In block 214, the RIP module rasterizes the received image vector data. In the exemplary embodiment, the RIP engine buffers and rasterizes the data as it is received and outputs the corresponding bit-map data, through the controller interface, more precisely output socket port 1261C, to the external client. When the client has finished sending data to the RIP engine, the client closes the input socket port 1261A, signaling controller interface 1261 for RIP 126 to close intermediate socket port 1261D between the controller interface and the RIP module. The RIP module interprets this closure as an “end of job” signal, and closes the output socket port after all output data has been forwarded to the client (or other location), advancing execution to block 216.
In block 216, the external client notifies the RIP manager that it has finished using the identified or assigned RIP. Execution of the exemplary method then advances to block 218.
Block 218 entails the RIP manager (or other RIP control entity) making the RIP engine available for use by itself and/or other RIP control entities, such as other external clients or other RIP managers. In the exemplary embodiment, this entails the RIP manager sending an “exit direct mode” message to the RIP engine, moving the virtual representation of the RIP engine to a temporary holding place until the RIP engine reports back to the RIP manager that it is ready for static processing, and updating the status of the RIP engine in the RIP engine database to indicate its availability. In response to the “exit direct mode” message, the RIP engine is restored to a state enabling it to handle requests from the RIP manager. In some instances, the RIP engine may be reassigned to a RIP pipeline to process static jobs.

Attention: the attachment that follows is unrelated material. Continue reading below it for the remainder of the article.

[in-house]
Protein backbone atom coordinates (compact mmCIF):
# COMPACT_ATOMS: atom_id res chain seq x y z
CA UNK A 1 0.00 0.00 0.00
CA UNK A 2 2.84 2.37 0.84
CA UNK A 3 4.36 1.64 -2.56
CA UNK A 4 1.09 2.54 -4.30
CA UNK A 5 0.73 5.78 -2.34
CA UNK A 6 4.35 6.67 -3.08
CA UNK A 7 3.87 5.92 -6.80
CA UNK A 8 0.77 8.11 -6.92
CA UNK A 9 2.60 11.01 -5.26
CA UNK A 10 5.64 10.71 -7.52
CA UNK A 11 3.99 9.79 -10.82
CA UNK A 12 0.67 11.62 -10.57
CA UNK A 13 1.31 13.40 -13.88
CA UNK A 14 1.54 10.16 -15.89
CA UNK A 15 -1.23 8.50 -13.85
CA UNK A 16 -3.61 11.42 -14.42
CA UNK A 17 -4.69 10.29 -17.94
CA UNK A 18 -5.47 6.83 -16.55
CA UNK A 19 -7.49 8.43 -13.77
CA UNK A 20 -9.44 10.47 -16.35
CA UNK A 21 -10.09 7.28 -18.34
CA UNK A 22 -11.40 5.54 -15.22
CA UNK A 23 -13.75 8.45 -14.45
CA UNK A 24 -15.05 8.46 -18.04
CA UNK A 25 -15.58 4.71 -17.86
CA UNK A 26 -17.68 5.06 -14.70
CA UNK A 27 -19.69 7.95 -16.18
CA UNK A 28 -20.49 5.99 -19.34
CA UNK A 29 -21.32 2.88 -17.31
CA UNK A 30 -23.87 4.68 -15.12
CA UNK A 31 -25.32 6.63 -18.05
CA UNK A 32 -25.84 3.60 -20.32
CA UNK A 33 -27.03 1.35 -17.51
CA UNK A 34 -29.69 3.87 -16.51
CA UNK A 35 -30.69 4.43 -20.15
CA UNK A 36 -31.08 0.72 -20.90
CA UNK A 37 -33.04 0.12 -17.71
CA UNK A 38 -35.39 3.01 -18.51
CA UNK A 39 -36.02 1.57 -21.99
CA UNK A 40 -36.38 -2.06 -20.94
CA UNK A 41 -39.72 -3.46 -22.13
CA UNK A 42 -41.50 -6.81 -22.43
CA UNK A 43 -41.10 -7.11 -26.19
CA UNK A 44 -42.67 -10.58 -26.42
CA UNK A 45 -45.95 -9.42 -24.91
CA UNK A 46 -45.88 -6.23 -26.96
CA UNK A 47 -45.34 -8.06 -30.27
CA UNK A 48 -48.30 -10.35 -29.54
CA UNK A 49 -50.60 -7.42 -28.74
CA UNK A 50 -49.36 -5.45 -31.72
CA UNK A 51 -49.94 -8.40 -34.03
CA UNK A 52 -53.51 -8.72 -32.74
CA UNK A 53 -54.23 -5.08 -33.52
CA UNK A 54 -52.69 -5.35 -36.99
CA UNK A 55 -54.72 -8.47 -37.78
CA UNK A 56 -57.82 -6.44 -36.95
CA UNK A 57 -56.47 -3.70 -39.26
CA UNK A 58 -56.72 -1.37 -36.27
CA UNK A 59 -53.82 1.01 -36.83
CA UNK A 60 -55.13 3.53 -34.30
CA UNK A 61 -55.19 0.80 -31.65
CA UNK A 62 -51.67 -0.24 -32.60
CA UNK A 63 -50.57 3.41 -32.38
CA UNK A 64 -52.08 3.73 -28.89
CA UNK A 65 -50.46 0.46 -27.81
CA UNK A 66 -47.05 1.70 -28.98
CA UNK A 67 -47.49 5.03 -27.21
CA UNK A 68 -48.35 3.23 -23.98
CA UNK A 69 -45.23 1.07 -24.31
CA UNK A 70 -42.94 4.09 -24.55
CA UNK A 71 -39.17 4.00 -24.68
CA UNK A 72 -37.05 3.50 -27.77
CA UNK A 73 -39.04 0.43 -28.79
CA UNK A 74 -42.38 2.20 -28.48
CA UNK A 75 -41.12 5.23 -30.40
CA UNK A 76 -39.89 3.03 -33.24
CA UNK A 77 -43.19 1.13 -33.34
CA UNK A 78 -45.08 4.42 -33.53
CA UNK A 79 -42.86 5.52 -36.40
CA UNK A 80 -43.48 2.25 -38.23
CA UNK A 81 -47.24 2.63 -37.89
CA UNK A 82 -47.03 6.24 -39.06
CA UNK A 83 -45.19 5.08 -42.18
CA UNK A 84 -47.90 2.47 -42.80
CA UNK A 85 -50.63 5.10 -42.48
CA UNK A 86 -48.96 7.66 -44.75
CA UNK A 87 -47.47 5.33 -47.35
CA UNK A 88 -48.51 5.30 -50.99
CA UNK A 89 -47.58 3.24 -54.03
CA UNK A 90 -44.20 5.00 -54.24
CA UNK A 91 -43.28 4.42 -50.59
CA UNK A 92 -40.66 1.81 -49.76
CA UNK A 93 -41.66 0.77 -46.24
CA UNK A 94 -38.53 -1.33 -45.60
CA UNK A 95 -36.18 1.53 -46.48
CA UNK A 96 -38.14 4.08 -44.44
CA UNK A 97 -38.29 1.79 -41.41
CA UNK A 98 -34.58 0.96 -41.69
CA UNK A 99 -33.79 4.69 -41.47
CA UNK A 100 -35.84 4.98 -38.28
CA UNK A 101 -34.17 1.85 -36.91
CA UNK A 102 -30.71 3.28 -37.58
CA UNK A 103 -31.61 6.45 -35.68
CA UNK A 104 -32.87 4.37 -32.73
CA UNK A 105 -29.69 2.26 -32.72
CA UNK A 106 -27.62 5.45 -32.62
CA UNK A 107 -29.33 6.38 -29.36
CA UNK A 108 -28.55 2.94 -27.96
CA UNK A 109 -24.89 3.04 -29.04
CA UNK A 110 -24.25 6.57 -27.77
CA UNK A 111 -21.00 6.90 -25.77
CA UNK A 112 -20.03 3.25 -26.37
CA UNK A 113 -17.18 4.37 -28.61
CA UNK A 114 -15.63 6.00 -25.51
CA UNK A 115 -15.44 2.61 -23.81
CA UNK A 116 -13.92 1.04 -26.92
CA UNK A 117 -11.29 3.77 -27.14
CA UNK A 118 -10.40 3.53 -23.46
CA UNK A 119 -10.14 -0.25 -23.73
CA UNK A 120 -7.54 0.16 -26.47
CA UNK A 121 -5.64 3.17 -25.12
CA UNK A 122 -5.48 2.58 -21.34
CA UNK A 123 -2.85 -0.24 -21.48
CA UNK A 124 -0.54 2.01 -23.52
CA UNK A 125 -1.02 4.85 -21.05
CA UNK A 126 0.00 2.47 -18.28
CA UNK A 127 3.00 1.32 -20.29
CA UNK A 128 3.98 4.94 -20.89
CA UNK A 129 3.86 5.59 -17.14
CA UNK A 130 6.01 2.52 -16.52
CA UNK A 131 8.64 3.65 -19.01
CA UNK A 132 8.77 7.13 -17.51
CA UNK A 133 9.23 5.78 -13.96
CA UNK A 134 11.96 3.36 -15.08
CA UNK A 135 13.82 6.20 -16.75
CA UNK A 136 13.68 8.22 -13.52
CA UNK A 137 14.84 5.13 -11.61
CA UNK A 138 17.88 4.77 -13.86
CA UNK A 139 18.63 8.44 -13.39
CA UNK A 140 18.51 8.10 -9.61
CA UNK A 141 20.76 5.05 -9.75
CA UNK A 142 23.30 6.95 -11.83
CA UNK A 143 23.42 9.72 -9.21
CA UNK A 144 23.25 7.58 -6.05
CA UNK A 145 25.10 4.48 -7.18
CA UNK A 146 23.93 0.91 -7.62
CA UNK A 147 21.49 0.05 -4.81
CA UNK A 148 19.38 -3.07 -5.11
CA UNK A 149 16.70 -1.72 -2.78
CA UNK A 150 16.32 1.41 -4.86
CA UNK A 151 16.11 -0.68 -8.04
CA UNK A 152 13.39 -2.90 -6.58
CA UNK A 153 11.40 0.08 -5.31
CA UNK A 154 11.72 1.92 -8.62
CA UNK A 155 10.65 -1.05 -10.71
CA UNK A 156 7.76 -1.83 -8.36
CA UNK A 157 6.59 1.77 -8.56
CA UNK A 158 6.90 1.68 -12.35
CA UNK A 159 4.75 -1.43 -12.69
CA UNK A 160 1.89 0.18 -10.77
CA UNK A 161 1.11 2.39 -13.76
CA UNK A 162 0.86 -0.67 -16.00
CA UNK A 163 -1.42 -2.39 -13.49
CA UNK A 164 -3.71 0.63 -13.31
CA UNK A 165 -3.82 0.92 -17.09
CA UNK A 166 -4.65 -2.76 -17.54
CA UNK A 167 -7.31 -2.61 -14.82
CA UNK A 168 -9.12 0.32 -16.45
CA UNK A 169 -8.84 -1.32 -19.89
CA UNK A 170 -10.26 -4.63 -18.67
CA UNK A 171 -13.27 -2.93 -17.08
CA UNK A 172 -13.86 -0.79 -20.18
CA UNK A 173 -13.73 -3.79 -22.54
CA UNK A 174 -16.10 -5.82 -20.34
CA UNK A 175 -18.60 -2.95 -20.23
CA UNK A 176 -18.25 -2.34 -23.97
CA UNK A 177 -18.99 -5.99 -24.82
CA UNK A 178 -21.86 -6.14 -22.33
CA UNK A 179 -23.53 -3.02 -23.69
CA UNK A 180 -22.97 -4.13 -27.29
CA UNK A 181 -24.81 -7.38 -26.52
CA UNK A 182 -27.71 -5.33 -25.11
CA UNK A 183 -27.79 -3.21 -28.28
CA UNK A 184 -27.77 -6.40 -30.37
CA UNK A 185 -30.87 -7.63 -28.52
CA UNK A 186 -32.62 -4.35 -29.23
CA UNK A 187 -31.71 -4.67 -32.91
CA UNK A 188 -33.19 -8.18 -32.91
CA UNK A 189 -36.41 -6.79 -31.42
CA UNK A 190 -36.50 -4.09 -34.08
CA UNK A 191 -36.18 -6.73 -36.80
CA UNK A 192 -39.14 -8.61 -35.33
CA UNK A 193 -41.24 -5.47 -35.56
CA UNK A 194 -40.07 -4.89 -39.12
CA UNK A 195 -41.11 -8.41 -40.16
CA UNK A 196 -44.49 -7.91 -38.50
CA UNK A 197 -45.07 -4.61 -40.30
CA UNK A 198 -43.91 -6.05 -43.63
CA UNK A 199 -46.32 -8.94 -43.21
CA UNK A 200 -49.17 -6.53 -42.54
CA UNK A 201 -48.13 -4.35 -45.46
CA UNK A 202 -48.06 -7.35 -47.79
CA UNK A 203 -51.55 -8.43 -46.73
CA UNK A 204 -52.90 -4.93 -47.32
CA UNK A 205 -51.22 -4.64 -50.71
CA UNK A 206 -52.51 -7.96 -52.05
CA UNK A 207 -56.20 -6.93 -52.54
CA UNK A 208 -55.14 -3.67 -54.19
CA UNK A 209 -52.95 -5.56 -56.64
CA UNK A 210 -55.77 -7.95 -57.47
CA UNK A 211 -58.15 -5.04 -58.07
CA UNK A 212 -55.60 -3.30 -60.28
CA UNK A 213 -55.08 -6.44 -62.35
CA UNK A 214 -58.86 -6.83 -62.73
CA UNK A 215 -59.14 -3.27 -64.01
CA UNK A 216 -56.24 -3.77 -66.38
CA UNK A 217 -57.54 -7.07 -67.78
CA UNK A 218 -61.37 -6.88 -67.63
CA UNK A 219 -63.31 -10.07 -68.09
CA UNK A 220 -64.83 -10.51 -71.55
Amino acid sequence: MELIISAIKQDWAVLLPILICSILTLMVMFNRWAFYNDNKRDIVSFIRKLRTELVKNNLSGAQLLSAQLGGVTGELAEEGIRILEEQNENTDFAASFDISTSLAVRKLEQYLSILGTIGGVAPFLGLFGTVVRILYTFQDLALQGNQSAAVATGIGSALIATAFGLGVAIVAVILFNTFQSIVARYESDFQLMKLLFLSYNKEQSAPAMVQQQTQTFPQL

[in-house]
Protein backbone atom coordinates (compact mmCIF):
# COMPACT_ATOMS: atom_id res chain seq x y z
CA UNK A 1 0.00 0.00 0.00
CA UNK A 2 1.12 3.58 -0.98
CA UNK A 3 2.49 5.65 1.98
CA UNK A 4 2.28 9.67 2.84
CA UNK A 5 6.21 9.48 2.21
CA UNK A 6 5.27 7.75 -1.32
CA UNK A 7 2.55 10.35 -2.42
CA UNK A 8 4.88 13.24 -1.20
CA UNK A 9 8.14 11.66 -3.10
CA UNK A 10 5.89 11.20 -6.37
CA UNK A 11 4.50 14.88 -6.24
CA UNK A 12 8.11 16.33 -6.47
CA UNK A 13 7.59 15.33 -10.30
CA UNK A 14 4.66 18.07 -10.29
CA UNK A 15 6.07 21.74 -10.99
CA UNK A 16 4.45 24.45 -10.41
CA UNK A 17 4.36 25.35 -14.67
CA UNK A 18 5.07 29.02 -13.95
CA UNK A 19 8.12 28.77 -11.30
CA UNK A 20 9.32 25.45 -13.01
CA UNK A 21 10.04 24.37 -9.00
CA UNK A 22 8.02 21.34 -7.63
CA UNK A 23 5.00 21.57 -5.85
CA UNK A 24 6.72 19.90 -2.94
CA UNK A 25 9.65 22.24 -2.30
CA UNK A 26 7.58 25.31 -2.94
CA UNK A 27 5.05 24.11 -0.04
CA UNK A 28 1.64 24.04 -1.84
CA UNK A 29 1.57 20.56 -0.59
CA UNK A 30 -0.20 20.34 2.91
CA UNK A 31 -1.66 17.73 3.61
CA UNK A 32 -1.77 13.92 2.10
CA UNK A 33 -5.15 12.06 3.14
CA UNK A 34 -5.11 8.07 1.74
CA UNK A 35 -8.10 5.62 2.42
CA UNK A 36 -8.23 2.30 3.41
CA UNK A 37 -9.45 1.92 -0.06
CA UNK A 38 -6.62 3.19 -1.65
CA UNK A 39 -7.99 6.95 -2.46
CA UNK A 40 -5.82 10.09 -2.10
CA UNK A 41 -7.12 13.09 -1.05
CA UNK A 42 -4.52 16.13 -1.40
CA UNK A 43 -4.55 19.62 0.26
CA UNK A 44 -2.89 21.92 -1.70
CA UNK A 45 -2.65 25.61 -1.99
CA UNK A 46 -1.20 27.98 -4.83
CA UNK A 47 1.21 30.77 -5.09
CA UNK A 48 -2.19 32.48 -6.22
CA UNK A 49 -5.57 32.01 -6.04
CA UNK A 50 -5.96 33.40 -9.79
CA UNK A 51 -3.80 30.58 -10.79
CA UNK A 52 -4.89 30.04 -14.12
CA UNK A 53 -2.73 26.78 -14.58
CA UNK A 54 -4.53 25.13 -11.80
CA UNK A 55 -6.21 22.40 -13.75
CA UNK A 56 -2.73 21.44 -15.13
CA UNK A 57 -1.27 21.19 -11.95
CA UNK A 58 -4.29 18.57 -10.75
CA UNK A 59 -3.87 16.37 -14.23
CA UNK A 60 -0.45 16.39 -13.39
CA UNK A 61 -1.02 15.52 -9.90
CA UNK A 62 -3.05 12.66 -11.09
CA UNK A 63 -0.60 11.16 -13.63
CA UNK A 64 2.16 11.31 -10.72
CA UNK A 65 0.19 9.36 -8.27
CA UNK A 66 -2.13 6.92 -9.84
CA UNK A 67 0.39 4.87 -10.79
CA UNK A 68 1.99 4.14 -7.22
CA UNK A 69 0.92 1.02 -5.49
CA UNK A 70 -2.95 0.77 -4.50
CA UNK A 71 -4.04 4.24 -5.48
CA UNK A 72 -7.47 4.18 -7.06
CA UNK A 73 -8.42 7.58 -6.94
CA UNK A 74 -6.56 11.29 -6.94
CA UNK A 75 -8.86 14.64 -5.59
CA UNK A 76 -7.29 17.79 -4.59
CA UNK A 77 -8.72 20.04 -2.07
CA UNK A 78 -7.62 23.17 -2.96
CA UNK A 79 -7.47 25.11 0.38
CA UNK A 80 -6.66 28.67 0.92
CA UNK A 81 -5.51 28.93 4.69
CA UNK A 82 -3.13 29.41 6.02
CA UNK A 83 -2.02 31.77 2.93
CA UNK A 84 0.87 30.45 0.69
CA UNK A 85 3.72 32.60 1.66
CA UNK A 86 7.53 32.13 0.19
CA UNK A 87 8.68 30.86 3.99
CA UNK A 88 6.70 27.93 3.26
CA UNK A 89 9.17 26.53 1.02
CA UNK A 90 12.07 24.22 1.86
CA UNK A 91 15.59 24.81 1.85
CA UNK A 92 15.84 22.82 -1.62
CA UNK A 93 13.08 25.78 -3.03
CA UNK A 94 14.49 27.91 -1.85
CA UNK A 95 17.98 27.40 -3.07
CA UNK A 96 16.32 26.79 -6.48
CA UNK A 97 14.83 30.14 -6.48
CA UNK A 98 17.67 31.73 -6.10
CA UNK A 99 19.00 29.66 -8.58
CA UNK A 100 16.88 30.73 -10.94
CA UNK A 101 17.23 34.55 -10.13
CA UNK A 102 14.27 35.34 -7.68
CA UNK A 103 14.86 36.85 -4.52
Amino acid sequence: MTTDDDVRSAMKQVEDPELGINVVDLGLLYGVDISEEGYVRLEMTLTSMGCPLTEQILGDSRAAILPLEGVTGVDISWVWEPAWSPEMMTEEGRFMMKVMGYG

The embodiments described in this document are intended only to illustrate and teach one or more ways of practicing or implementing the present invention, not to restrict its breadth or scope. The actual scope of the invention, which embraces all ways of practicing or implementing the teachings of the invention, is defined only by the following claims and their equivalents.
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|U.S. Classification||400/70, 400/62, 358/1.18, 400/61, 358/1.15|
|Cooperative Classification||G06F3/1285, G06F3/1247, G06F3/1213|
|European Classification||G06F3/12A2P2F, G06F3/12A6R, G06F3/12A4M20P|
|Dec 17, 2003||AS||Assignment|
Owner name: HEWLETT-PACKARD DEVELOPMENT COMPANY, L.P., TEXAS
Free format text: ASSIGNMENT OF ASSIGNORS INTEREST;ASSIGNORS:CHRISTIANSEN, ROBERT D.;POUPKO, OURI;CLOUTHIER, SCOTT C.;AND OTHERS;REEL/FRAME:014204/0375;SIGNING DATES FROM 20030827 TO 20030828
|May 27, 2008||CC||Certificate of correction|
|Feb 17, 2009||FPAY||Fee payment|
Year of fee payment: 4
|Jan 31, 2013||FPAY||Fee payment|
Year of fee payment: 8